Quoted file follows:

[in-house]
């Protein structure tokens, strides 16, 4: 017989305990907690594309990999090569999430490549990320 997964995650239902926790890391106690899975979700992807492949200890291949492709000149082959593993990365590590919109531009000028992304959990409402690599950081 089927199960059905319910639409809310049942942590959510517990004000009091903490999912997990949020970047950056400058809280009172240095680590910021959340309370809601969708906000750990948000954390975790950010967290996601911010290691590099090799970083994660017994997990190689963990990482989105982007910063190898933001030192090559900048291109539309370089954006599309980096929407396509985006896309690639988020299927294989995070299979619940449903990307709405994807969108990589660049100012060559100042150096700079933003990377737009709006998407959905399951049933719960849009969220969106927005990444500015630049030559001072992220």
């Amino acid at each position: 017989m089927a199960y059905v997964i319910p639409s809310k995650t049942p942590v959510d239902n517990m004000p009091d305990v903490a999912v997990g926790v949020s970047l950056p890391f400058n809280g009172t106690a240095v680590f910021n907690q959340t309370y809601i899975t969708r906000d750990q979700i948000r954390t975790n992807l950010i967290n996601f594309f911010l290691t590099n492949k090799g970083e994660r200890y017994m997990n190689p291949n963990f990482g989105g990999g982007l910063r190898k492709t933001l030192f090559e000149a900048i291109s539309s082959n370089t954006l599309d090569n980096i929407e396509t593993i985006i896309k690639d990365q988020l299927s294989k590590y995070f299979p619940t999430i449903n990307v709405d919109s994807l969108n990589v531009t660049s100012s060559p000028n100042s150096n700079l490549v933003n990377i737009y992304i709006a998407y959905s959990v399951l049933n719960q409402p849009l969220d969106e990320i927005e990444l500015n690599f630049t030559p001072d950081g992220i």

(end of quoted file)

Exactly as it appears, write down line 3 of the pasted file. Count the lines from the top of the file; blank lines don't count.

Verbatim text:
């Amino acid at each position: 017989m089927a199960y059905v997964i319910p639409s809310k995650t049942p942590v959510d239902n517990m004000p009091d305990v903490a999912v997990g926790v949020s970047l950056p890391f400058n809280g009172t106690a240095v680590f910021n907690q959340t309370y809601i899975t969708r906000d750990q979700i948000r954390t975790n992807l950010i967290n996601f594309f911010l290691t590099n492949k090799g970083e994660r200890y017994m997990n190689p291949n963990f990482g989105g990999g982007l910063r190898k492709t933001l030192f090559e000149a900048i291109s539309s082959n370089t954006l599309d090569n980096i929407e396509t593993i985006i896309k690639d990365q988020l299927s294989k590590y995070f299979p619940t999430i449903n990307v709405d919109s994807l969108n990589v531009t660049s100012s060559p000028n100042s150096n700079l490549v933003n990377i737009y992304i709006a998407y959905s959990v399951l049933n719960q409402p849009l969220d969106e990320i927005e990444l500015n690599f630049t030559p001072d950081g992220i």